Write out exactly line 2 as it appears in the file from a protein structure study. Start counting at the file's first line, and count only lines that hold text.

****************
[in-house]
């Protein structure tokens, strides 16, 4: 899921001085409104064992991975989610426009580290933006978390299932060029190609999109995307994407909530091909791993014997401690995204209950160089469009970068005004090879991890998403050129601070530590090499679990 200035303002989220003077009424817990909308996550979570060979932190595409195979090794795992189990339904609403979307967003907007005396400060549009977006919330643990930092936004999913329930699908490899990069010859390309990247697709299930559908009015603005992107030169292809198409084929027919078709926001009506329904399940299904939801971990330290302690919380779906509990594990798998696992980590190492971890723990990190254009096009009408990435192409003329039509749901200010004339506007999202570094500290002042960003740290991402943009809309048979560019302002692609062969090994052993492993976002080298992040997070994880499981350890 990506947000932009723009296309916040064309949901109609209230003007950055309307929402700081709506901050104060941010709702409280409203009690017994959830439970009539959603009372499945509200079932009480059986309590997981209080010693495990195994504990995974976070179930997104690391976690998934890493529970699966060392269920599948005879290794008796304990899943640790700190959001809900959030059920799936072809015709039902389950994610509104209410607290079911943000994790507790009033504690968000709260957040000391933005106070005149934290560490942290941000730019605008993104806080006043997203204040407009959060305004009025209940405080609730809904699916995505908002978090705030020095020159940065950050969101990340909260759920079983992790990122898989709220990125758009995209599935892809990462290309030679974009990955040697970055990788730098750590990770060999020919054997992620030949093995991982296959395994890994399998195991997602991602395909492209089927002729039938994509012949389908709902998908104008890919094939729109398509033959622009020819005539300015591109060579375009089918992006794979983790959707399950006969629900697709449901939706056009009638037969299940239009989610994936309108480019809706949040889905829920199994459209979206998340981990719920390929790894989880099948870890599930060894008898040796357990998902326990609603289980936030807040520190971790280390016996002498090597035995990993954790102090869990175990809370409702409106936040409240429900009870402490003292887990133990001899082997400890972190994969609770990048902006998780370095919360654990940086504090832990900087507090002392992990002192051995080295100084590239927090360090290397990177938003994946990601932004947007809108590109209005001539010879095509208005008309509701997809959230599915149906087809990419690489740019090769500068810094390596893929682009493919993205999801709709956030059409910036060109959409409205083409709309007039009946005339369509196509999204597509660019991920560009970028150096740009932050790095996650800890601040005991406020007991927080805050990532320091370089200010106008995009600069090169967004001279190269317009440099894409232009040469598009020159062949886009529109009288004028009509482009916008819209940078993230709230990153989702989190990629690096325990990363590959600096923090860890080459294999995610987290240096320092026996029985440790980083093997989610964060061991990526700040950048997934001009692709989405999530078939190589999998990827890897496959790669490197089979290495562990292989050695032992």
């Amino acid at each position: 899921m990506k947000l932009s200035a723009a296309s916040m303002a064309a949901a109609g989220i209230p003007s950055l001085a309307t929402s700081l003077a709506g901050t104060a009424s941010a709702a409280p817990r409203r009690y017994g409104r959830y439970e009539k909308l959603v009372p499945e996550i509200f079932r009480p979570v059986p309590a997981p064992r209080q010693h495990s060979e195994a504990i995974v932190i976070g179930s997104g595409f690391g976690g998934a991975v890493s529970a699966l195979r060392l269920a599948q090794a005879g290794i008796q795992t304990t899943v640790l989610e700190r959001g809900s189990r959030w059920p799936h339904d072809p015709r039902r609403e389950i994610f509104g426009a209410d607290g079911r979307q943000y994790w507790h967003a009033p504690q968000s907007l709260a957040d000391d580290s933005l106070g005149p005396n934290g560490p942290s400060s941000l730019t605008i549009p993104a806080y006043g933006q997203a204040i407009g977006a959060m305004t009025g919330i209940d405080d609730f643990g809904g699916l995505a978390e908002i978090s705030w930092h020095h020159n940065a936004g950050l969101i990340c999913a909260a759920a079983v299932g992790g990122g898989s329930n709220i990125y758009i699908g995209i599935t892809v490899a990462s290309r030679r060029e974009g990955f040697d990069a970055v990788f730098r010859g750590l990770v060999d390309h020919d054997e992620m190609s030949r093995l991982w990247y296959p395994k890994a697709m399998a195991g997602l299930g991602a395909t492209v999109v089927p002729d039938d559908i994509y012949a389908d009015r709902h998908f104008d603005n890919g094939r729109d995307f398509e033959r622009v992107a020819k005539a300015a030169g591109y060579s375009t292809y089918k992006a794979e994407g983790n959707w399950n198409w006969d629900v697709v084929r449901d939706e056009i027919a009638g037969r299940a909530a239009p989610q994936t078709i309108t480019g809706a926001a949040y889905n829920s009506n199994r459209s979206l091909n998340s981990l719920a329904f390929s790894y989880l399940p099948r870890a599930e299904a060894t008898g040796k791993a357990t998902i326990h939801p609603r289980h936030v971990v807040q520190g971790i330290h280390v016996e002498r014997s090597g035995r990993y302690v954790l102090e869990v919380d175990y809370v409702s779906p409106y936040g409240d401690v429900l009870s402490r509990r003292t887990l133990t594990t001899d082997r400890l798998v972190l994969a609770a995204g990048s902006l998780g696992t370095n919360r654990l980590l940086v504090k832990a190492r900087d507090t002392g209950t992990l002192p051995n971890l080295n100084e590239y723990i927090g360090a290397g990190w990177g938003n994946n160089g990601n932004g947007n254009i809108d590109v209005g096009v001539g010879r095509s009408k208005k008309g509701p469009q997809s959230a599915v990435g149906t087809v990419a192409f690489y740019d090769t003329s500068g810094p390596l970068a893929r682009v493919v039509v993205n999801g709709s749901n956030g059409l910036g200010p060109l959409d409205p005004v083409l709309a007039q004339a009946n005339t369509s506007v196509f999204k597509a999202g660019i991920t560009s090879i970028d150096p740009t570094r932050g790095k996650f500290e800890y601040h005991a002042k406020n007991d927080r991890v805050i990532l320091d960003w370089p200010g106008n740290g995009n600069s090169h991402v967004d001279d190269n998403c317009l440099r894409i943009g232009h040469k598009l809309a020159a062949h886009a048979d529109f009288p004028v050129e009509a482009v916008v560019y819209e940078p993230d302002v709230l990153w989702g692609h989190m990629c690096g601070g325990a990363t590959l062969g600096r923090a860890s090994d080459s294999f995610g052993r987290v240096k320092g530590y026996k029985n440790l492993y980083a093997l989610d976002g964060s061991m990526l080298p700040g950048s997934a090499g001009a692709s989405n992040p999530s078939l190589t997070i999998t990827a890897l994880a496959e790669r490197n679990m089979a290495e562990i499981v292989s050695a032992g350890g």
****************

């Protein structure tokens, strides 16, 4: 899921001085409104064992991975989610426009580290933006978390299932060029190609999109995307994407909530091909791993014997401690995204209950160089469009970068005004090879991890998403050129601070530590090499679990 200035303002989220003077009424817990909308996550979570060979932190595409195979090794795992189990339904609403979307967003907007005396400060549009977006919330643990930092936004999913329930699908490899990069010859390309990247697709299930559908009015603005992107030169292809198409084929027919078709926001009506329904399940299904939801971990330290302690919380779906509990594990798998696992980590190492971890723990990190254009096009009408990435192409003329039509749901200010004339506007999202570094500290002042960003740290991402943009809309048979560019302002692609062969090994052993492993976002080298992040997070994880499981350890 990506947000932009723009296309916040064309949901109609209230003007950055309307929402700081709506901050104060941010709702409280409203009690017994959830439970009539959603009372499945509200079932009480059986309590997981209080010693495990195994504990995974976070179930997104690391976690998934890493529970699966060392269920599948005879290794008796304990899943640790700190959001809900959030059920799936072809015709039902389950994610509104209410607290079911943000994790507790009033504690968000709260957040000391933005106070005149934290560490942290941000730019605008993104806080006043997203204040407009959060305004009025209940405080609730809904699916995505908002978090705030020095020159940065950050969101990340909260759920079983992790990122898989709220990125758009995209599935892809990462290309030679974009990955040697970055990788730098750590990770060999020919054997992620030949093995991982296959395994890994399998195991997602991602395909492209089927002729039938994509012949389908709902998908104008890919094939729109398509033959622009020819005539300015591109060579375009089918992006794979983790959707399950006969629900697709449901939706056009009638037969299940239009989610994936309108480019809706949040889905829920199994459209979206998340981990719920390929790894989880099948870890599930060894008898040796357990998902326990609603289980936030807040520190971790280390016996002498090597035995990993954790102090869990175990809370409702409106936040409240429900009870402490003292887990133990001899082997400890972190994969609770990048902006998780370095919360654990940086504090832990900087507090002392992990002192051995080295100084590239927090360090290397990177938003994946990601932004947007809108590109209005001539010879095509208005008309509701997809959230599915149906087809990419690489740019090769500068810094390596893929682009493919993205999801709709956030059409910036060109959409409205083409709309007039009946005339369509196509999204597509660019991920560009970028150096740009932050790095996650800890601040005991406020007991927080805050990532320091370089200010106008995009600069090169967004001279190269317009440099894409232009040469598009020159062949886009529109009288004028009509482009916008819209940078993230709230990153989702989190990629690096325990990363590959600096923090860890080459294999995610987290240096320092026996029985440790980083093997989610964060061991990526700040950048997934001009692709989405999530078939190589999998990827890897496959790669490197089979290495562990292989050695032992």